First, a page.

Finally, we investigate the problem of secure function evaluation in our framework, where the attacker has to pay for each party it corrupts. Our results demonstrate how knowledge of the attacker\'s incentives can be used to

09:17 [Pub][ePrint]

In 2007, Camenisch, Neven and Shelat proposed an adaptive oblivious transfer (OT) in which a sender has $N$ messages, of which a receiver can adaptively choose to receive $k$ one-after-the-other.

In this paper, we show that the scheme has a drawback that the sender can only serve a single receiver only once. The drawback results from the deterministic encryption used. To fix it, we suggest to replace the deterministic encryption with a probabilistic encryption. The OT scheme adopts the paradigm of encryption and proof of knowledge\" in order to force the sender to keep the consistency of the transferred messages. We remark that the paradigm is unnecessary. In most reasonable applications of OT, the transferred messages must be recognizable for the receiver or the sender is willing to disclose some messages to the receiver. This property has been explicitly specified in the earlier works by Rabin, Even, Goldreich and Lempel.

09:17 [Pub][ePrint]

We construct an efficient information-theoretically non-mall\\-eable code in the split-state model for one-bit messages. Non-malleable codes were introduced recently by Dziembowski, Pietrzak and Wichs (ICS 2010), as a general tool for storing messages securely on hardware that can be subject to tampering attacks. Informally, a code $(Enc : \\cal M \\rightarrow \\cal L \\times \\cal R, Dec : \\cal L \\times \\cal R \\rightarrow \\cal M)$ is {\\em non-malleable in the split-state model} if any adversary, by manipulating {\\em independently} $L$ and $R$ (where $(L,R)$ is an encoding of some message $M$), cannot obtain an encoding of a message $M\'$ that is not equal to $M$ but is related\'\' $M$ in some way. Until now it was unknown how to construct an information-theoretically secure code with such a property, even for $\\cal M = \\{0,1\\}$. Our construction solves this problem. Additionally, it is leakage-resilient, and the amount of leakage that we can tolerate can be an arbitrary fraction $\\xi < {1}/{4}$ of the length of the codeword. Our code is based on the inner-product two-source extractor, but in general it can be instantiated by any two-source extractor that has large output and has the property of being {\\em flexible}, which is a new notion that we define.

We also show that the non-malleable codes for one-bit messages have an equivalent, perhaps simpler characterization, namely such codes can be defined as follows: if $M$ is chosen uniformly from $\\{0,1\\}$ then the probability (in the experiment described above) that the output message $M\'$ is not equal to $M$ can be at most $1/2 + \\epsilon$.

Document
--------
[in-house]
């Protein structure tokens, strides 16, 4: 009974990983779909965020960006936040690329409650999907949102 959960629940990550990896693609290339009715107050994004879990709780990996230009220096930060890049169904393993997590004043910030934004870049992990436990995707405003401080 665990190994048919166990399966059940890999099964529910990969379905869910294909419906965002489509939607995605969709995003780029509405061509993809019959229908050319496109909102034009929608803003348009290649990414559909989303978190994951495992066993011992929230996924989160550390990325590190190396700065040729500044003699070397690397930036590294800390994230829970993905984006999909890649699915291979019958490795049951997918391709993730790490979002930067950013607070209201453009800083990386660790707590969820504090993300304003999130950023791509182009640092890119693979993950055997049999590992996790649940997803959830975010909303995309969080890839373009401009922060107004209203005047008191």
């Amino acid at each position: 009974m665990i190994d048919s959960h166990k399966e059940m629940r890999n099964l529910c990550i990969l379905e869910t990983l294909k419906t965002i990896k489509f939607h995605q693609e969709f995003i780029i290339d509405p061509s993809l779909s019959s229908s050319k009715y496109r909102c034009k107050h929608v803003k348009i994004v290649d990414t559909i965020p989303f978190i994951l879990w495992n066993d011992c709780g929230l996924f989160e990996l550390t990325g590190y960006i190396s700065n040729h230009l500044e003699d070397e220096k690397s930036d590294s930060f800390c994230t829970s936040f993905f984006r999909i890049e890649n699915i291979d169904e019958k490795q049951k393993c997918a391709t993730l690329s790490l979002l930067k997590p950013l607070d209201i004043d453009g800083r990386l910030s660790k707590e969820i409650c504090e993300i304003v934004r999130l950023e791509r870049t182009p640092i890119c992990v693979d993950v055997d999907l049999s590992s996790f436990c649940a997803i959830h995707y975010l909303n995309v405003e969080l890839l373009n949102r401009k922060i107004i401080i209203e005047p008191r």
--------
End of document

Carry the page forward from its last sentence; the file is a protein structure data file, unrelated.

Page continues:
09:17 [Pub][ePrint]

We revisit the question of whether cryptographic protocols can replace correlated equilibria mediators in two-player strategic games. This problem was first addressed by Dodis, Halevi and Rabin (CRYPTO 2000), who suggested replacing the mediator with a secure protocol and proved that their solution is stable in the Nash equilibrium (NE) sense, provided that the players are computationally bounded.

We show that there exist two-player games for which no cryptographic protocol can implement the mediator in a sequentially rational way; that is, without introducing empty threats. This explains why all solutions so far were either sequentially unstable, or were restricted to a limited class of correlated equilibria (specifically, those that do not dominate any NE, and hence playing them does not offer a clear advantage over playing any NE).

In the context of computational NE, we classify necessary and sufficient cryptographic assumptions for implementing a mediator that allows to achieve a given utility profile of a correlated equilibrium. The picture that emerges is somewhat different than the one arising in semi-honest secure two-party computation. Specifically, while in the latter case every functionality is either \"complete\" (i.e., implies Oblivious Transfer) or \"trivial\" (i.e., can be securely computed unconditionally), in the former there exist some \"intermediate\" utility profiles whose implementation is equivalent to the existence of one-way functions.

09:17 [Pub][ePrint]

We show that the class of polynomial-size branching programs can be obfuscated according to a virtual black-box notion akin to that of Barak et al. [Crypto 01], in an idealized black-box group model